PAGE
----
I've notice the "Paranormal Activity" on the net, but it's not the sort of thing that interests me. My sister-in-law saw it and kept saying how scary it was. I was skeptical then-- and even more so now.

Charles Gramlich said...

So the teens were buying it. They're still closer to the bone, still living with an imagination that hasn't partially atrophied. Good point about the storytelling. I think you're right.

Akasha Savage said...

Mmmm...a good post.

Did you know that there is no blood seen in the shower scene of Psycho, altough most people swear afterwards they've seen the original Chain Saw Massacre, if I rememeber correctly.

Akasha Savage said...

...or, even, remember correctly!!

Rick said...

Crap, we've got to get a camera, write a thin storyline, and start filming. I'm thinking "Supermodel Zombies" might be a winner. Maybe not.

Avery DeBow said...

I do enjoy horror movies where you never see/barely see the villain. I remember how badly The Entity messed with my head when I was younger--imagining a foe I couldn't can't shoot, stab, electrocute... That was what made the movie horrifying for me. Not being able to fight back taps into most people's darkest fears.

As for the husband, that's what he gets for provoking a demon. You just don't do it.

Stewart Sternberg said...

I would be skeptical. It's watchable and provides some scares. It's just not all that and a bag of chips. But then few horror films are.
It's interesting to see what teens are working with. I love them.
I knew that about Psycho. Great film, isn't it?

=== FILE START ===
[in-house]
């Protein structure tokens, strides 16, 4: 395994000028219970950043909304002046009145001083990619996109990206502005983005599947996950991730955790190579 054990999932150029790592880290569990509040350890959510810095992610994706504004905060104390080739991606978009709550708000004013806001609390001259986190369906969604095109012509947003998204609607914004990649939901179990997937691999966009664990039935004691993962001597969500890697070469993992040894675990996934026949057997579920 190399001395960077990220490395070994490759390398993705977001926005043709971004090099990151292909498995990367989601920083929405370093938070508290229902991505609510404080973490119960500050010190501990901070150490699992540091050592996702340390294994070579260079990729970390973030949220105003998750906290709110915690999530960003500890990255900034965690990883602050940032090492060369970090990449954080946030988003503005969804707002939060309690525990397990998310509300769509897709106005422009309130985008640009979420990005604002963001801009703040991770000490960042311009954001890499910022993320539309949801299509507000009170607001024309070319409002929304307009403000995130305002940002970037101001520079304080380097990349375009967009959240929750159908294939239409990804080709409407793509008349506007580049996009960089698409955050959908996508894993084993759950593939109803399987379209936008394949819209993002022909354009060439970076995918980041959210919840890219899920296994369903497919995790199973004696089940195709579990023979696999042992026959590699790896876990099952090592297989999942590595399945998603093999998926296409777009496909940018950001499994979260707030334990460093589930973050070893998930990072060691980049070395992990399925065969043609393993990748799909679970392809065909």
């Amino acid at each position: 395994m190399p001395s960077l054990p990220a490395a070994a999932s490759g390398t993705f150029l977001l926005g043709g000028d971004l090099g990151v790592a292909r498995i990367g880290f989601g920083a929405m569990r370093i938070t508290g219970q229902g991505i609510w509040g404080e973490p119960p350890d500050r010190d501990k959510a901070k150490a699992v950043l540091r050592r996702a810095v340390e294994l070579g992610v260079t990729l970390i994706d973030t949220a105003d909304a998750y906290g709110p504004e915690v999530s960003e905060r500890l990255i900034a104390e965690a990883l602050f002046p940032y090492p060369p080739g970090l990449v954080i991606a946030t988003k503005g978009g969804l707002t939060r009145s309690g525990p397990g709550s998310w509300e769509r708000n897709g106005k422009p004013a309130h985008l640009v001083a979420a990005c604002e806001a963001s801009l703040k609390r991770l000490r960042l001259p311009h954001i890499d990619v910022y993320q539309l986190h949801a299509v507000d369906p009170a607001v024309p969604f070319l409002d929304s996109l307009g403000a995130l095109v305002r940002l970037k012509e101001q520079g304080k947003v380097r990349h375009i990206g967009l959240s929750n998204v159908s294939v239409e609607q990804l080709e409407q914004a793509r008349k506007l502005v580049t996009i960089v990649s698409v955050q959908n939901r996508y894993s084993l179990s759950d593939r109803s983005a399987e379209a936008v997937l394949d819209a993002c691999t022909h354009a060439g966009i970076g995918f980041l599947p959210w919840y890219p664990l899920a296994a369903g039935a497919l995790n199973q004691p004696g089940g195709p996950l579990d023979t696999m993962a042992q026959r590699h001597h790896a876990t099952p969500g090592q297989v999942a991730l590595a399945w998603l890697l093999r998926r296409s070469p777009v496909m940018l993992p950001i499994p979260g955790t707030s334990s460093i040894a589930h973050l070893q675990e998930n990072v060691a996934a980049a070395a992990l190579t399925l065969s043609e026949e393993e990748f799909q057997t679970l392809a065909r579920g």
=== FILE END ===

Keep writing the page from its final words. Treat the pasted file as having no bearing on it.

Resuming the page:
This is like the ninth time I've seen you mention this title, either on blog or in email. I'm a bit concerned now. It makes you sound a little like a Mr. Sawyer we know.
Clearly, justice is a core value in our country and in many countries around the world. However, asking students to write about such a complex concept while participating in a high-stakes test is a questionable approach to teaching, testing and learning.
When you see this film, you definitely come away with the feeling that he got what he deserved.

L.A. Mitchell said...

The Haunting sounds great. I'll have to see if I can find that one.

I haven't seen PA yet, but wanted to. Thanks for the review :)

Anonymous said...

I heard an interview on the radio with the lead actors. Apparently, when the film came out a few years ago, it was marketed as being real. I guess Spielberg was having none of that. He also allegedly chose the ending. There were supposedly two endings that were being alternated when the movie first came out, according to the interviewer (I don't know how reliable radio hosts are).

Anne Spollen said...

Responding to the story telling? I LOVE that idea.

This movie is all over myspace -- and the cafeteria. Best advertising on the planetl

Vesper said...

Interesting review and also interesting the difference in reactions. I wonder if it's just the age difference or if it's more of a difference in conceptions, that occurs regardless of physical age.

I too prefer horror that's more in the suggestion than in the actual gore... I find it more likely to haunt you even after you've stepped outside of the film's world.

Stephen Thor said...

"Night of the Living Dead" came out the same year as "2001," "Planet of the Apes" and "Rosemary's Baby." Despite my deep, deep fondness for "Apes," no movie on that list has had the cinematic impact of "Night."

(Don't get me started on "2001.")

Stewart Sternberg said...

When watching The Haunting, keep in mind that it was done in the early sixties. Its approach is more subtle and careful than the blast it and blow it up sequels and stuff we see today.

I have been writing gore recently, although I prefer a subtle approach. I sometimes think there's this interesting continuum where we're catching a net to sweep in a broad audience.

Now that New Moon is out, the teen population will soon forget Paranormal Activity.

I'm not sure I would agree. I think each has had its affect. 2001 opened the door for science fiction to appeal to an adult and intellectual audience. Its effects, thanks to Trumball were astonishing and they obviously influenced the likes of George Lucas, who influenced science fiction and fantasy like a tsunami, regardless of the obnoxious prequels.

Bernita said...

I saw The Haunting years ago while at university and I agree.